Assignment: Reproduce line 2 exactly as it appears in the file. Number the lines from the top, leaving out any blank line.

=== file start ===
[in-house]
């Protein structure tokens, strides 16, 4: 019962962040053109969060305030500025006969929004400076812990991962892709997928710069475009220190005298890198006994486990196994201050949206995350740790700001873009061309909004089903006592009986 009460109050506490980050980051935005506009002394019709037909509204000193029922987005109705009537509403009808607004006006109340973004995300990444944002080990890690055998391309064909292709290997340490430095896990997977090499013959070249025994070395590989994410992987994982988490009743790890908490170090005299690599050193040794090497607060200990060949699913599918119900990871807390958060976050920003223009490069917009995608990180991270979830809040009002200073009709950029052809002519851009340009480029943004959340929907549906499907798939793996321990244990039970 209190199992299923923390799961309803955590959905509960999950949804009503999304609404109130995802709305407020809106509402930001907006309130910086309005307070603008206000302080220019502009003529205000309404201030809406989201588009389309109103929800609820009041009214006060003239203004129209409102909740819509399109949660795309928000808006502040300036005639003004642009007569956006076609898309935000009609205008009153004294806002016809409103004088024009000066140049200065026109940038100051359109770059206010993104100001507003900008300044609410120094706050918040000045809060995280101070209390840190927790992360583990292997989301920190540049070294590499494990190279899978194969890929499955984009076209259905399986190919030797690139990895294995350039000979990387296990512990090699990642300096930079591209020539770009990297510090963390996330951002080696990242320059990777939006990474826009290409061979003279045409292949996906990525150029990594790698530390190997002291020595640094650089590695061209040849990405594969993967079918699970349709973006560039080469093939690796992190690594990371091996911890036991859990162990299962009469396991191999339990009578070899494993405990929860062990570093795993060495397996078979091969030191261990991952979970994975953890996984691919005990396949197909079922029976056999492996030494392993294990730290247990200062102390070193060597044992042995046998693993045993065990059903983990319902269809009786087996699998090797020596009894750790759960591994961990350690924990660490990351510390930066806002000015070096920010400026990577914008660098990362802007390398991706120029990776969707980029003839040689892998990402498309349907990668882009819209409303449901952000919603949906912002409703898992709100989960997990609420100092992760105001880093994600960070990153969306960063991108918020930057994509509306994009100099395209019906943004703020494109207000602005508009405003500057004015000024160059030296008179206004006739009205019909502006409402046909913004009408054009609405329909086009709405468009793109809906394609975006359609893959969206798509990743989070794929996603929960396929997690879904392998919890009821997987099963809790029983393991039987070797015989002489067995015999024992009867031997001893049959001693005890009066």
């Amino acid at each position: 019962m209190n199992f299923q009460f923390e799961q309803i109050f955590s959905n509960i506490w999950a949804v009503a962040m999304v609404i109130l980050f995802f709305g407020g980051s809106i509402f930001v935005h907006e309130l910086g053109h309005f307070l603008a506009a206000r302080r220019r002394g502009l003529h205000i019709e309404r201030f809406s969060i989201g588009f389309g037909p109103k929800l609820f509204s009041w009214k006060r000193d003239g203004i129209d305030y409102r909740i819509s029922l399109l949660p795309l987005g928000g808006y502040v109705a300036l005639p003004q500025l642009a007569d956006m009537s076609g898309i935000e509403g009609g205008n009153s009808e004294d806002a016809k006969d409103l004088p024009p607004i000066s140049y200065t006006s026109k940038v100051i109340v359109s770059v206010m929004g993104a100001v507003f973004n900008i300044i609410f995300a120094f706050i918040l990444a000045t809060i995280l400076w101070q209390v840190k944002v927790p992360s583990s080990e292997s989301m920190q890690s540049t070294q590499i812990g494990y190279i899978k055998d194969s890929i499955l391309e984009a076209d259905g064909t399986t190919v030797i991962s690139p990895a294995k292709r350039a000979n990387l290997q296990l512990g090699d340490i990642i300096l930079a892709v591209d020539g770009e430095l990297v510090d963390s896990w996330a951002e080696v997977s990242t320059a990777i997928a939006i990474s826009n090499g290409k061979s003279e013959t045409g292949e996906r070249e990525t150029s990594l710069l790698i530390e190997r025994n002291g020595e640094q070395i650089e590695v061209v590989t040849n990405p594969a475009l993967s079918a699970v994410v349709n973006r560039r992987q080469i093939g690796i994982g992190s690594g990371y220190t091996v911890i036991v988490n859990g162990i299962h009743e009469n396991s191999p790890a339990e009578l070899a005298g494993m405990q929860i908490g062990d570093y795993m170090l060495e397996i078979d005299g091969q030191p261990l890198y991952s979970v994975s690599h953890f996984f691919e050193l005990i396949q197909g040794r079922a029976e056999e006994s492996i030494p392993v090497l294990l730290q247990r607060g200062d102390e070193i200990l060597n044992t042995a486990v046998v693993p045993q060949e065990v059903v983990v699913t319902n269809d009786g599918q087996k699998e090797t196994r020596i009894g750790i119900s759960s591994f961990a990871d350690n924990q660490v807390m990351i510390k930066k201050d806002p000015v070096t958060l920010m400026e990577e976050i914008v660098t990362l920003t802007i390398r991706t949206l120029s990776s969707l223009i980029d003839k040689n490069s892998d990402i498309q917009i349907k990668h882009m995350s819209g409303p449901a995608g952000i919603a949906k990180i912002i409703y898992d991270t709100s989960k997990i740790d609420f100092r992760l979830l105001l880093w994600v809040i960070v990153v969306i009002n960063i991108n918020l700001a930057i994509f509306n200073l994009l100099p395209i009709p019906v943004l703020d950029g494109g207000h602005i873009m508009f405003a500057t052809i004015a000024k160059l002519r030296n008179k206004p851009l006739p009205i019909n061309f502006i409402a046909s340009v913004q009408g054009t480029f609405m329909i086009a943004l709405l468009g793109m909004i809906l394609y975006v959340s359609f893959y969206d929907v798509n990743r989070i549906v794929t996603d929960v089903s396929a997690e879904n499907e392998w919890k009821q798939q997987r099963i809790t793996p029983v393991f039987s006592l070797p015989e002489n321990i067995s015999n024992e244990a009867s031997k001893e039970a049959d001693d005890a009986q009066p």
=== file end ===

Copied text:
């Protein structure tokens, strides 16, 4: 019962962040053109969060305030500025006969929004400076812990991962892709997928710069475009220190005298890198006994486990196994201050949206995350740790700001873009061309909004089903006592009986 009460109050506490980050980051935005506009002394019709037909509204000193029922987005109705009537509403009808607004006006109340973004995300990444944002080990890690055998391309064909292709290997340490430095896990997977090499013959070249025994070395590989994410992987994982988490009743790890908490170090005299690599050193040794090497607060200990060949699913599918119900990871807390958060976050920003223009490069917009995608990180991270979830809040009002200073009709950029052809002519851009340009480029943004959340929907549906499907798939793996321990244990039970 209190199992299923923390799961309803955590959905509960999950949804009503999304609404109130995802709305407020809106509402930001907006309130910086309005307070603008206000302080220019502009003529205000309404201030809406989201588009389309109103929800609820009041009214006060003239203004129209409102909740819509399109949660795309928000808006502040300036005639003004642009007569956006076609898309935000009609205008009153004294806002016809409103004088024009000066140049200065026109940038100051359109770059206010993104100001507003900008300044609410120094706050918040000045809060995280101070209390840190927790992360583990292997989301920190540049070294590499494990190279899978194969890929499955984009076209259905399986190919030797690139990895294995350039000979990387296990512990090699990642300096930079591209020539770009990297510090963390996330951002080696990242320059990777939006990474826009290409061979003279045409292949996906990525150029990594790698530390190997002291020595640094650089590695061209040849990405594969993967079918699970349709973006560039080469093939690796992190690594990371091996911890036991859990162990299962009469396991191999339990009578070899494993405990929860062990570093795993060495397996078979091969030191261990991952979970994975953890996984691919005990396949197909079922029976056999492996030494392993294990730290247990200062102390070193060597044992042995046998693993045993065990059903983990319902269809009786087996699998090797020596009894750790759960591994961990350690924990660490990351510390930066806002000015070096920010400026990577914008660098990362802007390398991706120029990776969707980029003839040689892998990402498309349907990668882009819209409303449901952000919603949906912002409703898992709100989960997990609420100092992760105001880093994600960070990153969306960063991108918020930057994509509306994009100099395209019906943004703020494109207000602005508009405003500057004015000024160059030296008179206004006739009205019909502006409402046909913004009408054009609405329909086009709405468009793109809906394609975006359609893959969206798509990743989070794929996603929960396929997690879904392998919890009821997987099963809790029983393991039987070797015989002489067995015999024992009867031997001893049959001693005890009066």